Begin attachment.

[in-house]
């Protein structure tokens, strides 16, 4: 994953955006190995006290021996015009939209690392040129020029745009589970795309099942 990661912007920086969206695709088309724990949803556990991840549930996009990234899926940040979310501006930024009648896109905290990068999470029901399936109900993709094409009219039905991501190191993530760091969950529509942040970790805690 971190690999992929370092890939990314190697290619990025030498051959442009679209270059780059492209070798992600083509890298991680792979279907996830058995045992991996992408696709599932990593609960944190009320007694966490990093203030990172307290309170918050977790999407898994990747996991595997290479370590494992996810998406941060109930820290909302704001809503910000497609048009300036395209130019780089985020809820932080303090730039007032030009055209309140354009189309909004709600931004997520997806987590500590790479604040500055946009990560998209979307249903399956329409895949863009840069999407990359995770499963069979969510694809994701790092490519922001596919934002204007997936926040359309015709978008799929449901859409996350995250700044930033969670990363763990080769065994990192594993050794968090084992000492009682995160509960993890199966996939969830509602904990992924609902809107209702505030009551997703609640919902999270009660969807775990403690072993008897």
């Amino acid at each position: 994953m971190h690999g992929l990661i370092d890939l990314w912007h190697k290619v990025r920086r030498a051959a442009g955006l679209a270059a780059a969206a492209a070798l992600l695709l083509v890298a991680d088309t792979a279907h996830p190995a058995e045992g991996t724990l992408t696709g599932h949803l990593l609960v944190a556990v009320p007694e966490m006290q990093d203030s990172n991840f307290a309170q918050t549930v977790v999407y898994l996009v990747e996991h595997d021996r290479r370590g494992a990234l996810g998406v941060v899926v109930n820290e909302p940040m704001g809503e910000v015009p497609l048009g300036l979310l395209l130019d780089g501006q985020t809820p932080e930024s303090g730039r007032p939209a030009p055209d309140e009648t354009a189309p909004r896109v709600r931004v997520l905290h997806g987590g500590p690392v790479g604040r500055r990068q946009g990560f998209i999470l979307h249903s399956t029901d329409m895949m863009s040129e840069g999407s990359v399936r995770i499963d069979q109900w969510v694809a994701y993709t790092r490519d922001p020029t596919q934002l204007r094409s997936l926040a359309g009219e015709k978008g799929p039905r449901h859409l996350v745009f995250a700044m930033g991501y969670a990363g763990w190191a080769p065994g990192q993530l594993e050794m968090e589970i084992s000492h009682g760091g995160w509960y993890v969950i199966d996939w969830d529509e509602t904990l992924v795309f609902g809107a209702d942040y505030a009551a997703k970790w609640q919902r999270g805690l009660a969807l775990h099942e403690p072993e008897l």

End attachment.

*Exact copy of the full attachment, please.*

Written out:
[in-house]
């Protein structure tokens, strides 16, 4: 994953955006190995006290021996015009939209690392040129020029745009589970795309099942 990661912007920086969206695709088309724990949803556990991840549930996009990234899926940040979310501006930024009648896109905290990068999470029901399936109900993709094409009219039905991501190191993530760091969950529509942040970790805690 971190690999992929370092890939990314190697290619990025030498051959442009679209270059780059492209070798992600083509890298991680792979279907996830058995045992991996992408696709599932990593609960944190009320007694966490990093203030990172307290309170918050977790999407898994990747996991595997290479370590494992996810998406941060109930820290909302704001809503910000497609048009300036395209130019780089985020809820932080303090730039007032030009055209309140354009189309909004709600931004997520997806987590500590790479604040500055946009990560998209979307249903399956329409895949863009840069999407990359995770499963069979969510694809994701790092490519922001596919934002204007997936926040359309015709978008799929449901859409996350995250700044930033969670990363763990080769065994990192594993050794968090084992000492009682995160509960993890199966996939969830509602904990992924609902809107209702505030009551997703609640919902999270009660969807775990403690072993008897």
């Amino acid at each position: 994953m971190h690999g992929l990661i370092d890939l990314w912007h190697k290619v990025r920086r030498a051959a442009g955006l679209a270059a780059a969206a492209a070798l992600l695709l083509v890298a991680d088309t792979a279907h996830p190995a058995e045992g991996t724990l992408t696709g599932h949803l990593l609960v944190a556990v009320p007694e966490m006290q990093d203030s990172n991840f307290a309170q918050t549930v977790v999407y898994l996009v990747e996991h595997d021996r290479r370590g494992a990234l996810g998406v941060v899926v109930n820290e909302p940040m704001g809503e910000v015009p497609l048009g300036l979310l395209l130019d780089g501006q985020t809820p932080e930024s303090g730039r007032p939209a030009p055209d309140e009648t354009a189309p909004r896109v709600r931004v997520l905290h997806g987590g500590p690392v790479g604040r500055r990068q946009g990560f998209i999470l979307h249903s399956t029901d329409m895949m863009s040129e840069g999407s990359v399936r995770i499963d069979q109900w969510v694809a994701y993709t790092r490519d922001p020029t596919q934002l204007r094409s997936l926040a359309g009219e015709k978008g799929p039905r449901h859409l996350v745009f995250a700044m930033g991501y969670a990363g763990w190191a080769p065994g990192q993530l594993e050794m968090e589970i084992s000492h009682g760091g995160w509960y993890v969950i199966d996939w969830d529509e509602t904990l992924v795309f609902g809107a209702d942040y505030a009551a997703k970790w609640q919902r999270g805690l009660a969807l775990h099942e403690p072993e008897l």